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#SmooshGate FAQ

What the smoosh happened?!

A proposal for a JavaScript language feature called Array.prototype.flatten turns out to be Web-incompatible. Shipping the feature in Firefox Nightly caused at least one popular website to break. Given that the problematic code is part of the widespread MooTools library, it’s likely that many more websites are affected. (Although MooTools is not commonly used for new websites in 2018, it used to be very popular and is still present on many production websites.)

The proposal author jokingly suggested renaming flatten to smoosh to avoid the compatibility issue. The joke was not clear to everyone, some people started to incorrectly believe that the new name had already been decided, and things escalated quickly.

What does Array.prototype.flatten do?

Array.prototype.flat, originally proposed as Array.prototype.flatten, flattens arrays recursively up to the specified depth, which defaults to 1.

// Flatten one level:
const array = [1, [2, [3]]];
array.flat();
// → [1, 2, [3]]

// Flatten recursively until the array contains no more nested arrays:
array.flat(Infinity);
// → [1, 2, 3]

The same proposal includes Array.prototype.flatMap, which is like Array.prototype.map except it flattens the result into a new array.

[2, 3, 4].flatMap((x) => [x, x * 2]);
// → [2, 4, 3, 6, 4, 8]

What is MooTools doing that causes this problem?

MooTools defines their own non-standard version of Array.prototype.flatten:

Array.prototype.flatten = /* non-standard implementation */;

MooTools’ flatten implementation differs from the proposed standard. However, this is not the problem! When browsers ship Array.prototype.flatten natively, MooTools overrides the native implementation. This ensures that code relying on the MooTools behavior works as intended regardless of whether native flatten is available. So far, so good!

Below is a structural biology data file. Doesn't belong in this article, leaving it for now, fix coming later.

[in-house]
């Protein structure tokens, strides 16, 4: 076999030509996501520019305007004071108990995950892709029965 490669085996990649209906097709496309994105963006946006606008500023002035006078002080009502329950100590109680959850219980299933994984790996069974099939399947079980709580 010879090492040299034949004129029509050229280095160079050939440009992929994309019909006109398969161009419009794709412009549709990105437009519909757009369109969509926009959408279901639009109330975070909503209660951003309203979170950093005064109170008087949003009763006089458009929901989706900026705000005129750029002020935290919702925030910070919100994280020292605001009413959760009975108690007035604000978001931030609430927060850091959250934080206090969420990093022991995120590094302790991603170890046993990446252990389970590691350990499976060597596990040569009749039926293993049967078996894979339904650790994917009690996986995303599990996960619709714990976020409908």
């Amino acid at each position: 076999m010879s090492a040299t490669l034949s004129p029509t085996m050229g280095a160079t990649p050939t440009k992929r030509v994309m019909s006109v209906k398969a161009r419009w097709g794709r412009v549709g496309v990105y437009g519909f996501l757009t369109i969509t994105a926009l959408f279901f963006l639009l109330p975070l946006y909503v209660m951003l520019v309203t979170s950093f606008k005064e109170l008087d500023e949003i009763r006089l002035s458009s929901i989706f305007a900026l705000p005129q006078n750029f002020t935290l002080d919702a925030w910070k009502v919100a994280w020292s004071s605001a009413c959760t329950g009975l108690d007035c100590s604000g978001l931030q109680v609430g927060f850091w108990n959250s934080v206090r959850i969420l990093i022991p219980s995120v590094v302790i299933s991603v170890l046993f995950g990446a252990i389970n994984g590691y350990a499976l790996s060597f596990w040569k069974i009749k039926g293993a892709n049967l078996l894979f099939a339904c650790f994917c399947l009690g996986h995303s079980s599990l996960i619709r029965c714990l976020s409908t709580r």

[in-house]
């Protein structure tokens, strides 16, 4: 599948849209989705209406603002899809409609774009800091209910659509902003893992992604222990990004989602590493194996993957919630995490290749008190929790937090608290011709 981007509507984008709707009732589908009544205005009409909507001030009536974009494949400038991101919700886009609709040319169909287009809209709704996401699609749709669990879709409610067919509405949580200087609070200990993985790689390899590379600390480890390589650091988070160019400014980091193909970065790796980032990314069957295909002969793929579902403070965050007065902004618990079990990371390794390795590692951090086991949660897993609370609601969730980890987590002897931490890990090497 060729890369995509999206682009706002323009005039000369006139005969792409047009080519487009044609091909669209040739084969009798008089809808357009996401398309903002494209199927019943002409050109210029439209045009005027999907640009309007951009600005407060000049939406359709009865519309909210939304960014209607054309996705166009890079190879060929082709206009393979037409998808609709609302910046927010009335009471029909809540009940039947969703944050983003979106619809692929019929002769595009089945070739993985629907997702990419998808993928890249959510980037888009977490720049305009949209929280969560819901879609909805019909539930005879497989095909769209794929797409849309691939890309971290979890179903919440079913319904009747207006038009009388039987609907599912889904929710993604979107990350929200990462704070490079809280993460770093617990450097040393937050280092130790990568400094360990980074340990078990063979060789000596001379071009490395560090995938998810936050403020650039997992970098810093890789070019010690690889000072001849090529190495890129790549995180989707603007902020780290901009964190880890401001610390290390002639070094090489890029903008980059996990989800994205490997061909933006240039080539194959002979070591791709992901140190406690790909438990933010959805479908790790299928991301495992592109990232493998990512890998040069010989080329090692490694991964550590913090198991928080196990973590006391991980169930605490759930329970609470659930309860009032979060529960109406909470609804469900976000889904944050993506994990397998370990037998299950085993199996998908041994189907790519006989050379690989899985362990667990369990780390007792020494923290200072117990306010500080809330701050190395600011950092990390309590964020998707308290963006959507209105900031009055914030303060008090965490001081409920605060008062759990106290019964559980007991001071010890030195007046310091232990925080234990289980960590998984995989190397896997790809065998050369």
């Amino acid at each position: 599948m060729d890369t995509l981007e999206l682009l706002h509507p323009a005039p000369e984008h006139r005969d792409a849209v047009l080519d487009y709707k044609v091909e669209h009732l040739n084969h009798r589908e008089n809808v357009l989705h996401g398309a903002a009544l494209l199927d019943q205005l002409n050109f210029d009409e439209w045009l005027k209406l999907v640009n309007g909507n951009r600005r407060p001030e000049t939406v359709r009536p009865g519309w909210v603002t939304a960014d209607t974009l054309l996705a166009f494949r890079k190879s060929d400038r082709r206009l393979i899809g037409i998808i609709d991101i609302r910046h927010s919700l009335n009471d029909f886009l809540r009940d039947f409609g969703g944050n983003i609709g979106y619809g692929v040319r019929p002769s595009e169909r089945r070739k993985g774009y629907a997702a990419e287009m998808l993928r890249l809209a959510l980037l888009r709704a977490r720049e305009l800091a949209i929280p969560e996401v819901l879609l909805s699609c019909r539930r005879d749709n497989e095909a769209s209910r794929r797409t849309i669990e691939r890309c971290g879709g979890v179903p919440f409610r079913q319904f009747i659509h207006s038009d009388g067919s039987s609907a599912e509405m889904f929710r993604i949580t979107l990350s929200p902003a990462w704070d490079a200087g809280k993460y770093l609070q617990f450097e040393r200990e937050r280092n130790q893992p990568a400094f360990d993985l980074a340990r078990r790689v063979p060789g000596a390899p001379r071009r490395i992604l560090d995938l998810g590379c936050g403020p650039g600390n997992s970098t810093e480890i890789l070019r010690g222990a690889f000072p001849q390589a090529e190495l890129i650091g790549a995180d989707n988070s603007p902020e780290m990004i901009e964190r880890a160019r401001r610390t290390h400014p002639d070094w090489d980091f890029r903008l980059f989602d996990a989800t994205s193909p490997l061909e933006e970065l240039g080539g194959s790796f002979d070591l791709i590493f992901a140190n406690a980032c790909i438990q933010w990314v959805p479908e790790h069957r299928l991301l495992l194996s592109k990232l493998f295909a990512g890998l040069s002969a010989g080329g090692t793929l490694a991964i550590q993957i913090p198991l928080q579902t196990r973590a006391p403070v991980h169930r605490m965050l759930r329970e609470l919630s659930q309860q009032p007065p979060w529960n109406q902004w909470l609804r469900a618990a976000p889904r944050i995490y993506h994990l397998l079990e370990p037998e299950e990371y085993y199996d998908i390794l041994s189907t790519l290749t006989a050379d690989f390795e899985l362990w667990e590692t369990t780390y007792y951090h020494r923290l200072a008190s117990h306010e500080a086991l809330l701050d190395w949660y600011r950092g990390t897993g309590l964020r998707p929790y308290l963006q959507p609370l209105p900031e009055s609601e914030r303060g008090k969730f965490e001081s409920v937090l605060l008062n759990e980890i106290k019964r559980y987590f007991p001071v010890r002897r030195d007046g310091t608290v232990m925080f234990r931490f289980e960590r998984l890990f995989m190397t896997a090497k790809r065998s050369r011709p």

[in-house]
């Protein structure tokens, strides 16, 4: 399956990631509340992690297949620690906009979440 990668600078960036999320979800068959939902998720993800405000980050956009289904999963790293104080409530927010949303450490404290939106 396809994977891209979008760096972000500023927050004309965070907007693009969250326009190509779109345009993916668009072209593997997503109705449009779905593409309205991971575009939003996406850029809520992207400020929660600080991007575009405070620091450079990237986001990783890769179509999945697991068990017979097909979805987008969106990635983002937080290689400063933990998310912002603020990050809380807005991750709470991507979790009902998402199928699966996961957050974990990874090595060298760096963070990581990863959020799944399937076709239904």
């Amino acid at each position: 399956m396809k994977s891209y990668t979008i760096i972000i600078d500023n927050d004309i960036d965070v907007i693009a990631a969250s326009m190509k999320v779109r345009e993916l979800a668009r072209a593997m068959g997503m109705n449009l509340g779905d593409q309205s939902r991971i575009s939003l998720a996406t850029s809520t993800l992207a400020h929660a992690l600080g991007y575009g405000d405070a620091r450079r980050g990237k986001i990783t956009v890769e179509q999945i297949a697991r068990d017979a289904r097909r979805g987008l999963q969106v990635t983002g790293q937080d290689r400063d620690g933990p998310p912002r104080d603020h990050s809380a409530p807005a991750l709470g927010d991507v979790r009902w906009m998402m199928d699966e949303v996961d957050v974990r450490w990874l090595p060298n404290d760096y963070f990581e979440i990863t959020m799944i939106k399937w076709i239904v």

Unfortunately, something else then happens. MooTools copies over all its custom array methods to Elements.prototype (where Elements is a MooTools-specific API):

for (var key in Array.prototype) {
  Elements.prototype[key] = Array.prototype[key];
}

for-in iterates over “enumerable” properties, which doesn’t include native methods like Array.prototype.sort, but it does include regularly-assigned properties like Array.prototype.foo = whatever. But — and here’s the kicker — if you overwrite a non-enumerable property, e.g. Array.prototype.sort = whatever, it remains non-enumerable.

Currently, Array.prototype.flatten = mooToolsFlattenImplementation creates an enumerable flatten property, so it’s later copied to Elements. But if browsers ship a native version of flatten, it becomes non-enumerable, and isn’t copied to Elements. Any code relying on MooTools’ Elements.prototype.flatten is now broken.